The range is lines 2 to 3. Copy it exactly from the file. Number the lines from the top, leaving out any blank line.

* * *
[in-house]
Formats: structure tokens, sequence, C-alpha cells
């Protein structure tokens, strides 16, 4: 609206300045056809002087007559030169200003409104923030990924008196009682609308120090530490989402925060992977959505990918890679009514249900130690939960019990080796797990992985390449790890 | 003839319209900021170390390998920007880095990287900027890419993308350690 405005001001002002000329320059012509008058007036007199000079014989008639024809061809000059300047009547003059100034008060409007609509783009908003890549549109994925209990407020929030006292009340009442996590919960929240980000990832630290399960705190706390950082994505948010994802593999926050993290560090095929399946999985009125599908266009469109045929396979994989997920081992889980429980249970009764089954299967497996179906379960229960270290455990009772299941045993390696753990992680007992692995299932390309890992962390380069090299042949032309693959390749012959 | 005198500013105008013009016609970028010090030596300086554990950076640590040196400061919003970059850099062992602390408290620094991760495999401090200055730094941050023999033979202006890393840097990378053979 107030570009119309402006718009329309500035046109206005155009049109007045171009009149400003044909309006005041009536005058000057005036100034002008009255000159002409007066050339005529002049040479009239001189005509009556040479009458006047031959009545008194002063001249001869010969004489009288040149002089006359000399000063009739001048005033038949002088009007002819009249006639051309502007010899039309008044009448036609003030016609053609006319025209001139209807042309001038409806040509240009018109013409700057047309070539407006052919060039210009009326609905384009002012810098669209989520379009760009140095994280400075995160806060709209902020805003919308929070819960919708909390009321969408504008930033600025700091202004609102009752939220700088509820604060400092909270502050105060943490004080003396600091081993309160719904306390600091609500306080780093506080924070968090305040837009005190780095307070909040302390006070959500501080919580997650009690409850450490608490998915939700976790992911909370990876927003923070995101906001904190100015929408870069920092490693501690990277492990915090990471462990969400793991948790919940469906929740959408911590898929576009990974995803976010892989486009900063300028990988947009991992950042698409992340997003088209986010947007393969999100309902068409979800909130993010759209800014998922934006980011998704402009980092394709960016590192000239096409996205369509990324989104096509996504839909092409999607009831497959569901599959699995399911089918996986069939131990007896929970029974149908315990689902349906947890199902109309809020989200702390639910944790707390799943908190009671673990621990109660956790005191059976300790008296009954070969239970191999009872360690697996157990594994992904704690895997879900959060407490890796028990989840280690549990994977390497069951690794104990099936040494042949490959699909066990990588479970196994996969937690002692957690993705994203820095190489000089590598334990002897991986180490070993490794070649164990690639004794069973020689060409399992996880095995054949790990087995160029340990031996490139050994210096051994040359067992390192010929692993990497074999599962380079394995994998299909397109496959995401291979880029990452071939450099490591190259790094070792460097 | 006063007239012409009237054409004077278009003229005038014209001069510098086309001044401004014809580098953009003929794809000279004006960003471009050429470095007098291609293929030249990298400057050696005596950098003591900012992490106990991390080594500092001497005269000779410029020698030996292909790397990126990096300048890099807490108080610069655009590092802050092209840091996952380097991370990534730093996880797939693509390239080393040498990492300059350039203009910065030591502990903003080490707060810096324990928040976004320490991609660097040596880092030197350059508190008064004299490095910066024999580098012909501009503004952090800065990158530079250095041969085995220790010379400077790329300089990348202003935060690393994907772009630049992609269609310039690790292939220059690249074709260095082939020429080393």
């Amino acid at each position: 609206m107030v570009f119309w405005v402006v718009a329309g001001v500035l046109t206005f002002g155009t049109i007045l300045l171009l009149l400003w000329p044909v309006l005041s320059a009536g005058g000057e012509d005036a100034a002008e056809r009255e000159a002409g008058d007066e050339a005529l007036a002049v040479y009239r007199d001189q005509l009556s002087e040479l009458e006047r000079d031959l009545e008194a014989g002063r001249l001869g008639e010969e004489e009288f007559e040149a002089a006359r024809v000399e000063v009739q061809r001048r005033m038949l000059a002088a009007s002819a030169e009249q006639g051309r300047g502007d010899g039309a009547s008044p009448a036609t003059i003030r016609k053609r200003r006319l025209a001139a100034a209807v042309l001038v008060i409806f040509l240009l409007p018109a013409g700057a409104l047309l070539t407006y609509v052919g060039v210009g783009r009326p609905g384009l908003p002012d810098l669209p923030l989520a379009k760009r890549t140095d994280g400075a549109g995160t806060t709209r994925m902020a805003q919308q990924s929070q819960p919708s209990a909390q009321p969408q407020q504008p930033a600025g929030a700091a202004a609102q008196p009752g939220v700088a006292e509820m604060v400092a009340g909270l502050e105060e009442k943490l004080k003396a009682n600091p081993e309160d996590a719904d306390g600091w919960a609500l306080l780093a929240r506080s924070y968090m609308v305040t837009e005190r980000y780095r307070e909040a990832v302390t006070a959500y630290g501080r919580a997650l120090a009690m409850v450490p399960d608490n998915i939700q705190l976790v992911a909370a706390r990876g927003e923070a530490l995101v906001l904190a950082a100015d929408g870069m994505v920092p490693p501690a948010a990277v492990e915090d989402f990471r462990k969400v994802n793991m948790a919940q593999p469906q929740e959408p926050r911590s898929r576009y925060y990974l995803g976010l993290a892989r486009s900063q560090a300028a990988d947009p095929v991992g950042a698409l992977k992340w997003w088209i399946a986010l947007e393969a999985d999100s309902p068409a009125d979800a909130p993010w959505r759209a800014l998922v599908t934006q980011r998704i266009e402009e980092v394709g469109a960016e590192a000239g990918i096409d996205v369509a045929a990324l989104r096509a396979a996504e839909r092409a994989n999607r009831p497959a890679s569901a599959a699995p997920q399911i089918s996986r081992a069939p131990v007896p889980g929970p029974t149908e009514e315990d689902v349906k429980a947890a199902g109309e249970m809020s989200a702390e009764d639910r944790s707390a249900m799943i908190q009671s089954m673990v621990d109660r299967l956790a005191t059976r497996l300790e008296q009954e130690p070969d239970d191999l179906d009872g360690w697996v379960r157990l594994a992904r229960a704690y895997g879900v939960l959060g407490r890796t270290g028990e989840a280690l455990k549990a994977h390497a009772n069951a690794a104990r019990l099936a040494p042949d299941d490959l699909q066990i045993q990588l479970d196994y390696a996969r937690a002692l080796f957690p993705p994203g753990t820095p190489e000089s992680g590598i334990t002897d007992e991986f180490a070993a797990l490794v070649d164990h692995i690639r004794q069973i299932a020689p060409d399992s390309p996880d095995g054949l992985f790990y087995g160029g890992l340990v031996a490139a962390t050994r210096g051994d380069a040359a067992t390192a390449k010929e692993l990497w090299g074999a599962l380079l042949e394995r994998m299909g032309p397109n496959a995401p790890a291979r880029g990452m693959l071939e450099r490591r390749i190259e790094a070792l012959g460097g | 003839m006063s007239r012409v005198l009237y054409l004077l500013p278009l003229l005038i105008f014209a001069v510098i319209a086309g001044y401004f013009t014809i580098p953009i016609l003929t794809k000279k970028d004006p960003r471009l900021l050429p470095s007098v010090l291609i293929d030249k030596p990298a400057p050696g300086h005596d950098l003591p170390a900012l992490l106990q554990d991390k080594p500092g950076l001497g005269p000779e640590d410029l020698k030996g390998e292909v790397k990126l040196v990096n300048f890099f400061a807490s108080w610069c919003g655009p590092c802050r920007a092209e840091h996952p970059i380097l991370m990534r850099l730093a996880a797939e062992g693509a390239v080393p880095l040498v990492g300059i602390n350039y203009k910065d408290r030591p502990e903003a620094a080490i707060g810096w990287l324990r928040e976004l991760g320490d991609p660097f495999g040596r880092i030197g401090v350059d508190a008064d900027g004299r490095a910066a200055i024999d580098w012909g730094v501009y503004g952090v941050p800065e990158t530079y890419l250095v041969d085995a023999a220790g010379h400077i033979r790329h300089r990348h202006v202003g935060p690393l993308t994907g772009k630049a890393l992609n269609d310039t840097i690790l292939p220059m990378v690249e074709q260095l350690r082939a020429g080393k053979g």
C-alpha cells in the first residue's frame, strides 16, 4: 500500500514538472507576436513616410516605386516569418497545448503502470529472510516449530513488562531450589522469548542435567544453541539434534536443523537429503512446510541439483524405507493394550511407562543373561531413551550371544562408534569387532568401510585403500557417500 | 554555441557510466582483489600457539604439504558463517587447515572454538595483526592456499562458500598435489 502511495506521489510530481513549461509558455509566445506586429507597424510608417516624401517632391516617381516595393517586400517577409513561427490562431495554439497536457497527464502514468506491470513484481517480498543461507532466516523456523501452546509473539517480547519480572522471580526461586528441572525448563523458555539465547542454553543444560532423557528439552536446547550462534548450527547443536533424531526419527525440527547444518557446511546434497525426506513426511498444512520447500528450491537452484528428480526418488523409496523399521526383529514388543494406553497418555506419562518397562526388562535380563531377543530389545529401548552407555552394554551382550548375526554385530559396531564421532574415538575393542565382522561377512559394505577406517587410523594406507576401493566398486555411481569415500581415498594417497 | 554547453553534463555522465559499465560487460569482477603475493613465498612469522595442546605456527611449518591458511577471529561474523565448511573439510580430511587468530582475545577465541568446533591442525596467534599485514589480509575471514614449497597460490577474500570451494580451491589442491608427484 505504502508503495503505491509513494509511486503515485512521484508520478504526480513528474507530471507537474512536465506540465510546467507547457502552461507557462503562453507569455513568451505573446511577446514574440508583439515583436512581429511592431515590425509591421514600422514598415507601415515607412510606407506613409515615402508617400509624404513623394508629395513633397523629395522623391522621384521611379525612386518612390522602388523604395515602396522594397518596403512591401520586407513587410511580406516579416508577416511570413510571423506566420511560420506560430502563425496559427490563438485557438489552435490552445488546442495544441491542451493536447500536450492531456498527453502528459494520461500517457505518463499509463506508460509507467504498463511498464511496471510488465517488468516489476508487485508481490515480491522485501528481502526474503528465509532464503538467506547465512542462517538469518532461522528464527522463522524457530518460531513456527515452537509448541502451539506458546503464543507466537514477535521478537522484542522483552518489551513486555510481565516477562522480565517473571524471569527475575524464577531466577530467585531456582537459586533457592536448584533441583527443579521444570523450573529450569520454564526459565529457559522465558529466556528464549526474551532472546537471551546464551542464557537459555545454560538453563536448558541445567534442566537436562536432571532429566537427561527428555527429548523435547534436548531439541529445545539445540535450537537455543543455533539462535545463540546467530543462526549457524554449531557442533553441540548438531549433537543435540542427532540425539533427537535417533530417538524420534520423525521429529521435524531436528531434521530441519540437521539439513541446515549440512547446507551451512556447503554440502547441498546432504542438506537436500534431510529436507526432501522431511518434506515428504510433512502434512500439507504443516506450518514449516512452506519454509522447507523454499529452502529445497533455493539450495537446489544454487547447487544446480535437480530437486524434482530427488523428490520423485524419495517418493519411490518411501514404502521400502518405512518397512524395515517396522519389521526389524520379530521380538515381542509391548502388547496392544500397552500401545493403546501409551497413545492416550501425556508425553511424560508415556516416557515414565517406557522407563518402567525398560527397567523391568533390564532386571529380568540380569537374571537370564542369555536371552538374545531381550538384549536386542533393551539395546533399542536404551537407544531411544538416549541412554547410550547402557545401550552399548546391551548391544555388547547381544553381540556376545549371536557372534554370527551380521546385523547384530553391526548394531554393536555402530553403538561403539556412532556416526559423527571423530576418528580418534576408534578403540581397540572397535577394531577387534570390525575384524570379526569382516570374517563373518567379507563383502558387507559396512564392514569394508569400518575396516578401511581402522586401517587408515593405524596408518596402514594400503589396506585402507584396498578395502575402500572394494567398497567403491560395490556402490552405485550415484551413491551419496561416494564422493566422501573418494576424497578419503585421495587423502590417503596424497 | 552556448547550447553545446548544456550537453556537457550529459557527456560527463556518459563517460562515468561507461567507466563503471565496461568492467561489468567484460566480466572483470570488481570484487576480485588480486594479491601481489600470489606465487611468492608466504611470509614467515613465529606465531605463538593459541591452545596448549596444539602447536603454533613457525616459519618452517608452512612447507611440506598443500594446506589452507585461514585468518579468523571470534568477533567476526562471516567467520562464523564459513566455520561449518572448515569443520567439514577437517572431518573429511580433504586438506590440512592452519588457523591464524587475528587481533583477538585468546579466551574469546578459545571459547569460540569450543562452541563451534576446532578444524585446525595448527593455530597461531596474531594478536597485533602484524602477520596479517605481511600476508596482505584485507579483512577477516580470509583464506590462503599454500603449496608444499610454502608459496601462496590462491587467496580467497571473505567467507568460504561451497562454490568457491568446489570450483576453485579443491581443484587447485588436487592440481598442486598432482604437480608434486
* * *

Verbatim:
Formats: structure tokens, sequence, C-alpha cells
């Protein structure tokens, strides 16, 4: 609206300045056809002087007559030169200003409104923030990924008196009682609308120090530490989402925060992977959505990918890679009514249900130690939960019990080796797990992985390449790890 | 003839319209900021170390390998920007880095990287900027890419993308350690 405005001001002002000329320059012509008058007036007199000079014989008639024809061809000059300047009547003059100034008060409007609509783009908003890549549109994925209990407020929030006292009340009442996590919960929240980000990832630290399960705190706390950082994505948010994802593999926050993290560090095929399946999985009125599908266009469109045929396979994989997920081992889980429980249970009764089954299967497996179906379960229960270290455990009772299941045993390696753990992680007992692995299932390309890992962390380069090299042949032309693959390749012959 | 005198500013105008013009016609970028010090030596300086554990950076640590040196400061919003970059850099062992602390408290620094991760495999401090200055730094941050023999033979202006890393840097990378053979 107030570009119309402006718009329309500035046109206005155009049109007045171009009149400003044909309006005041009536005058000057005036100034002008009255000159002409007066050339005529002049040479009239001189005509009556040479009458006047031959009545008194002063001249001869010969004489009288040149002089006359000399000063009739001048005033038949002088009007002819009249006639051309502007010899039309008044009448036609003030016609053609006319025209001139209807042309001038409806040509240009018109013409700057047309070539407006052919060039210009009326609905384009002012810098669209989520379009760009140095994280400075995160806060709209902020805003919308929070819960919708909390009321969408504008930033600025700091202004609102009752939220700088509820604060400092909270502050105060943490004080003396600091081993309160719904306390600091609500306080780093506080924070968090305040837009005190780095307070909040302390006070959500501080919580997650009690409850450490608490998915939700976790992911909370990876927003923070995101906001904190100015929408870069920092490693501690990277492990915090990471462990969400793991948790919940469906929740959408911590898929576009990974995803976010892989486009900063300028990988947009991992950042698409992340997003088209986010947007393969999100309902068409979800909130993010759209800014998922934006980011998704402009980092394709960016590192000239096409996205369509990324989104096509996504839909092409999607009831497959569901599959699995399911089918996986069939131990007896929970029974149908315990689902349906947890199902109309809020989200702390639910944790707390799943908190009671673990621990109660956790005191059976300790008296009954070969239970191999009872360690697996157990594994992904704690895997879900959060407490890796028990989840280690549990994977390497069951690794104990099936040494042949490959699909066990990588479970196994996969937690002692957690993705994203820095190489000089590598334990002897991986180490070993490794070649164990690639004794069973020689060409399992996880095995054949790990087995160029340990031996490139050994210096051994040359067992390192010929692993990497074999599962380079394995994998299909397109496959995401291979880029990452071939450099490591190259790094070792460097 | 006063007239012409009237054409004077278009003229005038014209001069510098086309001044401004014809580098953009003929794809000279004006960003471009050429470095007098291609293929030249990298400057050696005596950098003591900012992490106990991390080594500092001497005269000779410029020698030996292909790397990126990096300048890099807490108080610069655009590092802050092209840091996952380097991370990534730093996880797939693509390239080393040498990492300059350039203009910065030591502990903003080490707060810096324990928040976004320490991609660097040596880092030197350059508190008064004299490095910066024999580098012909501009503004952090800065990158530079250095041969085995220790010379400077790329300089990348202003935060690393994907772009630049992609269609310039690790292939220059690249074709260095082939020429080393």